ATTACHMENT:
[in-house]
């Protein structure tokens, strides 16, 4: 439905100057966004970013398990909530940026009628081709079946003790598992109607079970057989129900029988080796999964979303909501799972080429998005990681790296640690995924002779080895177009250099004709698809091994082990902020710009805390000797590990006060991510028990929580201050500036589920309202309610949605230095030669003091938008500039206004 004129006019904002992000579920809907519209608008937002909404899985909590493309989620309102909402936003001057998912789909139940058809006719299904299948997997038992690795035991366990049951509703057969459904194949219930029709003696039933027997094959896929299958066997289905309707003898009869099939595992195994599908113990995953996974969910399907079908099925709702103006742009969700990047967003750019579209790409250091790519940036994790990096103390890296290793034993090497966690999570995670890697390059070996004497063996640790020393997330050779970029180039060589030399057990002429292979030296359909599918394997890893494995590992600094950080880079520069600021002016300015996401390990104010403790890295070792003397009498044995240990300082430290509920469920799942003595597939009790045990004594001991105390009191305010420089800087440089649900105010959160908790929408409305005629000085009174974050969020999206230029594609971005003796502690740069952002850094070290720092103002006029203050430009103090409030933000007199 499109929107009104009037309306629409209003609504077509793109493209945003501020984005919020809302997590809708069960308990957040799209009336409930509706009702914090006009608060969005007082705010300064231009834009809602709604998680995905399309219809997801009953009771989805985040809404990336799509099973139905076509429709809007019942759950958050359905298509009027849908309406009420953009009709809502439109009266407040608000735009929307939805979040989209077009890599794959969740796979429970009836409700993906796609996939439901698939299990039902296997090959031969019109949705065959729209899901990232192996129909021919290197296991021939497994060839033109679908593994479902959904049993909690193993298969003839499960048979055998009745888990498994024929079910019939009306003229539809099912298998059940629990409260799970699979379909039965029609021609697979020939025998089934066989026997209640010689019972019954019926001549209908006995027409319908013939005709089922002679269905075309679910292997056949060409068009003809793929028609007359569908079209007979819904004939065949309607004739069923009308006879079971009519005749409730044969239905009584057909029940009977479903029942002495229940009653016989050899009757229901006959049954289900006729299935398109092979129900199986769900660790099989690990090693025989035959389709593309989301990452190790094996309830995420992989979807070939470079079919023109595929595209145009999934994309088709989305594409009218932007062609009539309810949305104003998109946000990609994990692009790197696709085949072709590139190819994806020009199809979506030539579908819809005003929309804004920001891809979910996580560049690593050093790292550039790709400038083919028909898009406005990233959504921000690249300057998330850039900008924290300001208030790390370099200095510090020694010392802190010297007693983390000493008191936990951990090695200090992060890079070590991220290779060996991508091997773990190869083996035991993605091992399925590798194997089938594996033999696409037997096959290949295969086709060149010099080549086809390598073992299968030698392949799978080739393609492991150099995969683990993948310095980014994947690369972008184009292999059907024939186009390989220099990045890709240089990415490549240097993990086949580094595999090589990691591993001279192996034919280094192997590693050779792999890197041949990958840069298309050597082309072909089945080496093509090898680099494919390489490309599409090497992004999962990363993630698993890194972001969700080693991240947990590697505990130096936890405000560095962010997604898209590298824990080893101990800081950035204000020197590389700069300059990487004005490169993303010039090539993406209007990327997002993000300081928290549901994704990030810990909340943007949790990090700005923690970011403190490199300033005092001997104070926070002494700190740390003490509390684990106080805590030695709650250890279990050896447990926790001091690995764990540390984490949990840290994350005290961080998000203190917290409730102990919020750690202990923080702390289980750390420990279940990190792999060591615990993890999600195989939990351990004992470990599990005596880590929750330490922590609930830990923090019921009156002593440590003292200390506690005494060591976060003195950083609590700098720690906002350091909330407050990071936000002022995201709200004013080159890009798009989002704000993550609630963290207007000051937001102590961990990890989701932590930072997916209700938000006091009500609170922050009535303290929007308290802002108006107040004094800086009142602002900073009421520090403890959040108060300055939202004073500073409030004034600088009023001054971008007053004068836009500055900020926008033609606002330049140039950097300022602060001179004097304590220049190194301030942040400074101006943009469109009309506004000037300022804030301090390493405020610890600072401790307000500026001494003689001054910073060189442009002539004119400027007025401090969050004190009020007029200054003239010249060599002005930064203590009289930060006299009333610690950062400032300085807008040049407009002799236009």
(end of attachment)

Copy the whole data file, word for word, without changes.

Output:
[in-house]
């Protein structure tokens, strides 16, 4: 439905100057966004970013398990909530940026009628081709079946003790598992109607079970057989129900029988080796999964979303909501799972080429998005990681790296640690995924002779080895177009250099004709698809091994082990902020710009805390000797590990006060991510028990929580201050500036589920309202309610949605230095030669003091938008500039206004 004129006019904002992000579920809907519209608008937002909404899985909590493309989620309102909402936003001057998912789909139940058809006719299904299948997997038992690795035991366990049951509703057969459904194949219930029709003696039933027997094959896929299958066997289905309707003898009869099939595992195994599908113990995953996974969910399907079908099925709702103006742009969700990047967003750019579209790409250091790519940036994790990096103390890296290793034993090497966690999570995670890697390059070996004497063996640790020393997330050779970029180039060589030399057990002429292979030296359909599918394997890893494995590992600094950080880079520069600021002016300015996401390990104010403790890295070792003397009498044995240990300082430290509920469920799942003595597939009790045990004594001991105390009191305010420089800087440089649900105010959160908790929408409305005629000085009174974050969020999206230029594609971005003796502690740069952002850094070290720092103002006029203050430009103090409030933000007199 499109929107009104009037309306629409209003609504077509793109493209945003501020984005919020809302997590809708069960308990957040799209009336409930509706009702914090006009608060969005007082705010300064231009834009809602709604998680995905399309219809997801009953009771989805985040809404990336799509099973139905076509429709809007019942759950958050359905298509009027849908309406009420953009009709809502439109009266407040608000735009929307939805979040989209077009890599794959969740796979429970009836409700993906796609996939439901698939299990039902296997090959031969019109949705065959729209899901990232192996129909021919290197296991021939497994060839033109679908593994479902959904049993909690193993298969003839499960048979055998009745888990498994024929079910019939009306003229539809099912298998059940629990409260799970699979379909039965029609021609697979020939025998089934066989026997209640010689019972019954019926001549209908006995027409319908013939005709089922002679269905075309679910292997056949060409068009003809793929028609007359569908079209007979819904004939065949309607004739069923009308006879079971009519005749409730044969239905009584057909029940009977479903029942002495229940009653016989050899009757229901006959049954289900006729299935398109092979129900199986769900660790099989690990090693025989035959389709593309989301990452190790094996309830995420992989979807070939470079079919023109595929595209145009999934994309088709989305594409009218932007062609009539309810949305104003998109946000990609994990692009790197696709085949072709590139190819994806020009199809979506030539579908819809005003929309804004920001891809979910996580560049690593050093790292550039790709400038083919028909898009406005990233959504921000690249300057998330850039900008924290300001208030790390370099200095510090020694010392802190010297007693983390000493008191936990951990090695200090992060890079070590991220290779060996991508091997773990190869083996035991993605091992399925590798194997089938594996033999696409037997096959290949295969086709060149010099080549086809390598073992299968030698392949799978080739393609492991150099995969683990993948310095980014994947690369972008184009292999059907024939186009390989220099990045890709240089990415490549240097993990086949580094595999090589990691591993001279192996034919280094192997590693050779792999890197041949990958840069298309050597082309072909089945080496093509090898680099494919390489490309599409090497992004999962990363993630698993890194972001969700080693991240947990590697505990130096936890405000560095962010997604898209590298824990080893101990800081950035204000020197590389700069300059990487004005490169993303010039090539993406209007990327997002993000300081928290549901994704990030810990909340943007949790990090700005923690970011403190490199300033005092001997104070926070002494700190740390003490509390684990106080805590030695709650250890279990050896447990926790001091690995764990540390984490949990840290994350005290961080998000203190917290409730102990919020750690202990923080702390289980750390420990279940990190792999060591615990993890999600195989939990351990004992470990599990005596880590929750330490922590609930830990923090019921009156002593440590003292200390506690005494060591976060003195950083609590700098720690906002350091909330407050990071936000002022995201709200004013080159890009798009989002704000993550609630963290207007000051937001102590961990990890989701932590930072997916209700938000006091009500609170922050009535303290929007308290802002108006107040004094800086009142602002900073009421520090403890959040108060300055939202004073500073409030004034600088009023001054971008007053004068836009500055900020926008033609606002330049140039950097300022602060001179004097304590220049190194301030942040400074101006943009469109009309506004000037300022804030301090390493405020610890600072401790307000500026001494003689001054910073060189442009002539004119400027007025401090969050004190009020007029200054003239010249060599002005930064203590009289930060006299009333610690950062400032300085807008040049407009002799236009």